Once there was a man who filmed his vacation.
He went flying down the river in his boat
with his video camera to his eye, making
a moving picture of the moving river
upon which his sleek boat moved swiftly
toward the end of his vacation. He showed
his vacation to his camera, which pictured it,
preserving it forever: the river, the trees,
the sky, the light, the bow of his rushing boat
behind which he stood with his camera
preserving his vacation even as he was having it
so that after he had had it he would still
have it. It would be there. With a flick
of a switch, there it would be. But he
would not be in it. He would never be in it.
- Wendell Berry, "The Vacation"
We just finished our spring school holidays here. As an early birthday present, Maddy accompanied G on a business trip to the states so she could (a) tour some universities she's in love with/dreaming of attending and (b) also visit her friends at her old school. Sam and I were on our own here so I gave him free reign (rein?) to choose something as a consolation prize (if you can call it a prize, going somewhere with your mom when you're a 15-year-old boy) and he opted to head to the Blue Mountains for a few days of hiking and adventuring.
Hiking, yes, and instagramming/recording our way through the scenery. If a hike happens in a forest and no one instagrams it, does it really happen? As Wendell Berry asks, can you really be in a vacation if you are constantly recording it? It's a balance, the making of memories and the recording them.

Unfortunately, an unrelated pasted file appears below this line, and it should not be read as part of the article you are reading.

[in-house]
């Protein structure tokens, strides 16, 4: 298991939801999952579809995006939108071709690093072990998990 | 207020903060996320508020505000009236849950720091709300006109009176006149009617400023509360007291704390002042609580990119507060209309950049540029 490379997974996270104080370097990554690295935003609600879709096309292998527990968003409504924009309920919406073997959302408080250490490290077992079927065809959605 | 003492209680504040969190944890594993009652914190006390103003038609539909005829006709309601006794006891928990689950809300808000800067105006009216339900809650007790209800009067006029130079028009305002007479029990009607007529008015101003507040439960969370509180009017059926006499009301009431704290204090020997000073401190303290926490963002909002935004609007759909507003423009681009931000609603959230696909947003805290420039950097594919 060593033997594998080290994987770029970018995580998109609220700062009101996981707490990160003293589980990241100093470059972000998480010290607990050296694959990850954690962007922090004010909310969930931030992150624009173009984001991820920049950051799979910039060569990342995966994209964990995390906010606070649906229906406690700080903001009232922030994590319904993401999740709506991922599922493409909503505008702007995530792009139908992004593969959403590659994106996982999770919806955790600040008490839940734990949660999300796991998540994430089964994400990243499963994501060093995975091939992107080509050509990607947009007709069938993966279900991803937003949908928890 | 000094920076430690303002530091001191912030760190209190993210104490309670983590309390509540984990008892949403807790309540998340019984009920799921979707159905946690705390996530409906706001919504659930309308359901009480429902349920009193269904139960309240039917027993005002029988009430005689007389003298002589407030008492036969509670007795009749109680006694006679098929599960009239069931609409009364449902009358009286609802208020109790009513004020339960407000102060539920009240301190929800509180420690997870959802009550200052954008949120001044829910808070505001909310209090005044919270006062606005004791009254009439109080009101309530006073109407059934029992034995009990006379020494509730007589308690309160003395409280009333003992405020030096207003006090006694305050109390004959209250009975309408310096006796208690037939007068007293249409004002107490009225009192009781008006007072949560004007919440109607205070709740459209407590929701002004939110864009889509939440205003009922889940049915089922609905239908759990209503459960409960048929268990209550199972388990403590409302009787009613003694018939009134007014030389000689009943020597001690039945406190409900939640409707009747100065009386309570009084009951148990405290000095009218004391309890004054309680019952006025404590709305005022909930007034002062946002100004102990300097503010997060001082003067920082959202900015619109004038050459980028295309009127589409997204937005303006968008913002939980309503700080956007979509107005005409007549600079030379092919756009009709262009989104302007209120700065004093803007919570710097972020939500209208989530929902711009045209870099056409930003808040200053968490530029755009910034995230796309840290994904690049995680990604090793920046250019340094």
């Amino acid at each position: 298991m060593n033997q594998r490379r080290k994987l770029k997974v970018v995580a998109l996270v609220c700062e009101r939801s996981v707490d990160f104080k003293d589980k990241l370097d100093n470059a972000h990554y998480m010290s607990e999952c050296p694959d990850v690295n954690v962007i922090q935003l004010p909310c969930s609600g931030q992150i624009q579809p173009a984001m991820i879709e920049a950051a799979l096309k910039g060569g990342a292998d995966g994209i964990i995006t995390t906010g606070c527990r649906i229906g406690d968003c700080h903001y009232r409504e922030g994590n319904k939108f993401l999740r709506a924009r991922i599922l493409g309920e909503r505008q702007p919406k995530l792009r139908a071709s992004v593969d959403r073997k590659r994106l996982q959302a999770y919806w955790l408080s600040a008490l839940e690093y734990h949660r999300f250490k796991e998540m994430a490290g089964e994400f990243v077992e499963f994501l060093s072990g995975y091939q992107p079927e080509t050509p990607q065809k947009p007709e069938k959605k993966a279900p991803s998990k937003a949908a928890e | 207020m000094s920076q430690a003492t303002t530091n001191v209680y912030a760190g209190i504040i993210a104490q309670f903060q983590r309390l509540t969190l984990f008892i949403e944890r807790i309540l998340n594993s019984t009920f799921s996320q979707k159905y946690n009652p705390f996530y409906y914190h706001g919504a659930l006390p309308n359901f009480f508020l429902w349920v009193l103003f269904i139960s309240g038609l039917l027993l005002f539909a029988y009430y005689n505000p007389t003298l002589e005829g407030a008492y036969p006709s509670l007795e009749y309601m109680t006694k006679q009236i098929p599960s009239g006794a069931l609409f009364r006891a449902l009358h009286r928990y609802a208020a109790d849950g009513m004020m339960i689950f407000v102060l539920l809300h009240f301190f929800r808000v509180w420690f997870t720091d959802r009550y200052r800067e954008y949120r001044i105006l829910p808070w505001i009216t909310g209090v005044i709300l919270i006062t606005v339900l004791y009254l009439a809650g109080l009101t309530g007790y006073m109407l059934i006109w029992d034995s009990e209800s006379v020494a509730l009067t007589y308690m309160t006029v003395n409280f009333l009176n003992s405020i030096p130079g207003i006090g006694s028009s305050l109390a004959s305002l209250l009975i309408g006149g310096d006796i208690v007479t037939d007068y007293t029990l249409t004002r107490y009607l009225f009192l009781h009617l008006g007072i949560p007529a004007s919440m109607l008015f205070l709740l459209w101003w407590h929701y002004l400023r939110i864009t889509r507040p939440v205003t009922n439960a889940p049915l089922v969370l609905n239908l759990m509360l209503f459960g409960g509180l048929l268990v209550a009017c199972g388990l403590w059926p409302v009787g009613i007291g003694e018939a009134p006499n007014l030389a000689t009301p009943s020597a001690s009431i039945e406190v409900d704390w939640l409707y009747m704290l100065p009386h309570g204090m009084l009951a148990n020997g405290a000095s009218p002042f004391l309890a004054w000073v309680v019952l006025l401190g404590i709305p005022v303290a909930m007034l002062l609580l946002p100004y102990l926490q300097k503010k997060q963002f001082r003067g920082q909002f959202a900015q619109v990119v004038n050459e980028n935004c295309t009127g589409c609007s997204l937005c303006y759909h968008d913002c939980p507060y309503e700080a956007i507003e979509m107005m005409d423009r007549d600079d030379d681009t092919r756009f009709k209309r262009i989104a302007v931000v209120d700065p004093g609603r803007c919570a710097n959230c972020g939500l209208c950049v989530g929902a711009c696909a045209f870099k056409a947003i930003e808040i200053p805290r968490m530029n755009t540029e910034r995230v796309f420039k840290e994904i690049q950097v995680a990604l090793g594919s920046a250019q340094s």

I'm usually the one behind the camera (and prefer it that way, really!) but every once in a while I try to make sure to document my presence. Otherwise my kids will grow up and say, "Man, isn't it great my dad took us so many places. I mean, where's my mom? Did she ever even come on one of these things? I guess she just couldn't be bothered, huh?" Turning over the camera to someone else is an option, sure, but it's still tricky to get a shot you like and it's uncomfortable to ask for do-overs and adjustments (why yes, I do have some control issues, why do you ask?).
Enter the selfie.
I'm a reluctant selfie-er, really. It's a rare moment that I flip that camera around. As my friend Trina said, "Selfies...either a self esteem killer or boost." Mine are usually the killer variety, truth be told. And I feel vulnerable and silly even before I look at the shot.
Look, kids. I was here. I was in it. Now, here, let me take a picture of you.
Do you have a selfie opinion? How often are you in the picture? Do you ever feel conflicted over the balance of living life and recording of life?
Some great reads on selfies (via Longreads):
- Sarah Hepola, a selfie enthusiast, examines and defends the culture of selfies
- The Young-Girl and the Selfie
- Snaps of America (where I was reminded of the Wendell Berry poem, by the way)
- In Praise of Selfies: no longer self-conscious but self-constructive
- Why do we take selfies? New York Times blog
p.s. If you are in the Blue Mountains of Australia, don't miss the National Pass trail. Spectacular. Selfies optional.